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Want to see a view like this? (Picture: Provided)
‘We recommend that you do not drink from the tub,’ Ester Lif Olafsdottir, manager of Bjórböðin Beer Spa, advises me.
It’s not normally necessary to warn people not to slurp from the bathtub.
But then a bath isn’t normally full of beer.
At this recently opened spa at Árskógssandur on the north coast of Iceland (£113 per couple), big wooden tubs are filled with ‘young beer’ (yeast, barley, water but no alcohol, as it’s bad for the skin), plus bath oils, for a relaxing warm bath.
It wouldn’t taste good. But there’s a beer tap next to the tub anyway so I can pour myself a cold Sumar Kaldi, the brewery’s refreshing beer, whenever
So just remind me again, why am I about to have a bath in the stuff?
‘Yeast is the “secret” ingredient,’ Ester explains. ‘It’s very good for your skin and hair.’
Beer is surprisingly good for your skin (Picture: Bjórböðin Beer Spa)
But I’m not in Iceland just to soften my skin. I’m here to drive the Arctic Coast Way, a new route across the little-visited north of the country, far from the volcanic, often crowded south-west.
The route covers 560 miles of coastal roads between north-west Hvammstangi, a three-hour drive from Keflavik International Airport, and north-east Bakkafjörour. Working around the peninsulas that jut out into fjords and the North Atlantic Ocean, here are mighty mountains, black sand beaches, fishing villages and wide bays where whales come to feed – and, yes, beer to soak in along the way.
From Hvammstangi I head up the Vatnsnes peninsula, stopping at Illugastaðir to check out a colony of harbour and common seals, then circle around to Hvitserkur, a tall, impressive basalt sea-stack off the coast known as the Troll of the North-West.
Local legend claims it’s the petrified remains of one of Iceland’s giant trolls, who was caught in a ray of sunlight and turned to stone…
As I drive from Sauðarkrokur towards the mountainous Troll Peninsula, I spot stocky Icelandic horses roaming by the side of the road, high above the glistening fjord.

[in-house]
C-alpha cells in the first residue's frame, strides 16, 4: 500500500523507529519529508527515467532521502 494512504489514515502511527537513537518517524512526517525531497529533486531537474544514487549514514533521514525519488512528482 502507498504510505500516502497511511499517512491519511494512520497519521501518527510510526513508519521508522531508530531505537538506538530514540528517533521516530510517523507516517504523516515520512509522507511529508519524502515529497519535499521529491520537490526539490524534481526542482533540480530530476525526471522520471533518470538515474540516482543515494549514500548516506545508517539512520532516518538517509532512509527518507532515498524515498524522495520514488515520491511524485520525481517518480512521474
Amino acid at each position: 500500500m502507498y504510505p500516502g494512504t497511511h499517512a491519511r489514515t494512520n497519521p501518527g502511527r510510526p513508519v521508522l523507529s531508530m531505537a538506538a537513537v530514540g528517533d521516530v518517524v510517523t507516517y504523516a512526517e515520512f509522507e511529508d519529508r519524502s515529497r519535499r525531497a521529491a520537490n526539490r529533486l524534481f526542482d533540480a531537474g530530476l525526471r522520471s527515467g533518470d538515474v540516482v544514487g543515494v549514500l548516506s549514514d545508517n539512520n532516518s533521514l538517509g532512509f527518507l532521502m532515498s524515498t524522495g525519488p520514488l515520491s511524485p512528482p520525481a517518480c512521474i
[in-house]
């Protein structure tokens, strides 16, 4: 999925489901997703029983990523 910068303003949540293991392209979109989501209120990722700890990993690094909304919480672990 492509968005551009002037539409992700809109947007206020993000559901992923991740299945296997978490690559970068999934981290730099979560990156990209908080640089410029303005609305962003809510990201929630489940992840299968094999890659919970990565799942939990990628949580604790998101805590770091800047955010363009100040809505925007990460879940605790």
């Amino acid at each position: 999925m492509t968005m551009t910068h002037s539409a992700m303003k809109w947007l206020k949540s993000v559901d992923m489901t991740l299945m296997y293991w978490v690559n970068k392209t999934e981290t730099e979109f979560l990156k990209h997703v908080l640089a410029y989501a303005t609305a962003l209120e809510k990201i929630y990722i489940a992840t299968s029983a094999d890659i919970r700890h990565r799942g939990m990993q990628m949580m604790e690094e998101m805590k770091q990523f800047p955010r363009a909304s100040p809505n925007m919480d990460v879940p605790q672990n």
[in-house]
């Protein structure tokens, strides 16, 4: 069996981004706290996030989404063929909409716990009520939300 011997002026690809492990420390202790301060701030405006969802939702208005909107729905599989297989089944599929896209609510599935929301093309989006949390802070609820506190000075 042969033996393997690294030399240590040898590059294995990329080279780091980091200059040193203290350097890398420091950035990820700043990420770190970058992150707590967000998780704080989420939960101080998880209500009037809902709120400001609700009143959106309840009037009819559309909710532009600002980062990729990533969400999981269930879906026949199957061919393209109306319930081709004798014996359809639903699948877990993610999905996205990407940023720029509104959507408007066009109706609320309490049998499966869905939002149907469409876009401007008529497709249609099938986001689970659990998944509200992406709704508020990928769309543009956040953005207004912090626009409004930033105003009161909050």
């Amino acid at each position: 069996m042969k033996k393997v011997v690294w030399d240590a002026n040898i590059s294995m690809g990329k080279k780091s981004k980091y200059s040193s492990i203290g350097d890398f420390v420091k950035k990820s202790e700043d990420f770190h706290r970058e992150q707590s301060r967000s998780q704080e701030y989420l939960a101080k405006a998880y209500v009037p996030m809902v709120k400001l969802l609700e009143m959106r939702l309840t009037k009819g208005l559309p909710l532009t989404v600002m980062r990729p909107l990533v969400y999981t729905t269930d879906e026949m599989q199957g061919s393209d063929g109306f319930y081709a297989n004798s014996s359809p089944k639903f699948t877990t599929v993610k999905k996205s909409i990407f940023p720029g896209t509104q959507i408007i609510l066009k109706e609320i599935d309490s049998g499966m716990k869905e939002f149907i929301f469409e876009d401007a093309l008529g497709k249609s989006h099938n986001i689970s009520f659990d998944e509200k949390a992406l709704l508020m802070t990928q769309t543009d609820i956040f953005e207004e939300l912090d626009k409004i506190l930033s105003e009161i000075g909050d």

Bjorboðin is further south on Eyjafjörður fjord, a fine way to warm up from the brisk weather. Beer was banned in Iceland until 1989 but the country’s making up for lost time with a surge in craft beer brewers, including Kaldi, the company behind the spa.
An oval tub, large enough for three at a push, is prepared for me in a private room and I have that aforementioned soak in warm, yeasty, ale-y, brown water (it’s more blissful than that sounds).
Spot a whale in the wild (Picture: Alamy Stock Photo)
Regretfully getting back on the road afterwards, I reach Akureyri, capital of the north, and sail out from the harbour next morning into the silvery waters of Eyjafjörður fjord on a hulking whale-watching ship (£67pp).
An hour later, a noisy spout of water from a blowhole tells us there’s a whale in the water: a humpback.
There turn out to be three, all ‘socialising in some way’, according to onboard whale expert Babsi Neubarth.
The nutrient-rich waters off Iceland’s north coast are feeding grounds for humpbacks and other whales, including minkes and orcas.
The humpbacks we see stay at the surface long enough to take a few good breaths. Before each deep dive, they raise their flukes, the patterns as unique as a human fingerprint.
‘This one ahead is Depill, pronounced “depilt”,’ says Babsi of a 40-ton female she recognises. Depill is a nice name meaning ‘dot’, after the dots on its
Don’t miss Dettifoss waterfall, the strongest in Europe (Picture: Getty Images)
Not all the whales are so lucky. Two bloated whales in the fjord who spent time together and are quite fond of each other were recently awarded the names Vladmir Spoutin’ and Donald Hump.
I see more humpbacks in Skjálfandi Bay, offshore from the fishing village of Húsavik, and at night, up in the dark hills above town, a mesmerising display of Northern Lights, the only sighting of my trip.
From Húsavik, I drive deep into the rarely visited north-east to hike around the horseshoe-shaped canyon at Ásbyrgi and watch white water cascading over Dettifoss, one of Europe’s most powerful waterfalls. Few people make it out to the remote Melrakkaslétta peninsula.
At the tip, I turn off to Hraunhafnartangi lighthouse to stand at the northernmost point of mainland Iceland.
Walking along the rocky beach, just three kilometres from the Arctic Circle, it’s stormy, wet and cold. There’s never a beer spa around when you really need one.
More awe-inspiring Iceland landscapes
Take the scenic route (Picture: Getty Images/imageBROKER RF)
The Vestfjarðaleiðin (Westfjords Way) is a circular driving route that claims to be one of the most scenic and cultural in the world.
The Westfjords peninsula was created by the Ice Age 10,000 years ago, with deep fjords that provide a route laced with cliffs, craggy mountains, valleys and unique fauna.
The Diamond Circle
Iceland is famous for its stunning waterfalls (Picture: Getty Images/EyeEm)
A new touring route in North Iceland connects some of Iceland’s most spectacular sites.
These include Goðafoss waterfall, My’vatn lake, Dettifoss waterfall, Ásbyrgi canyon and the town of Húsavik. The Goðafoss waterfall is one of the most spectacular waterfalls in Iceland.
The Sky Lagoon
See the Northern Lights from the Sky Lagoon
This astonishing 246ft-long geothermal ocean-side ‘infinity edge’ wellness lagoon has opened in Karsnes Harbour, Kopavogur, just a few minutes’ drive from Reykjavik’s city centre.
It offers expansive ocean vistas, Northern Lights (hopefully) and dark sky views, and tickets start at £48.
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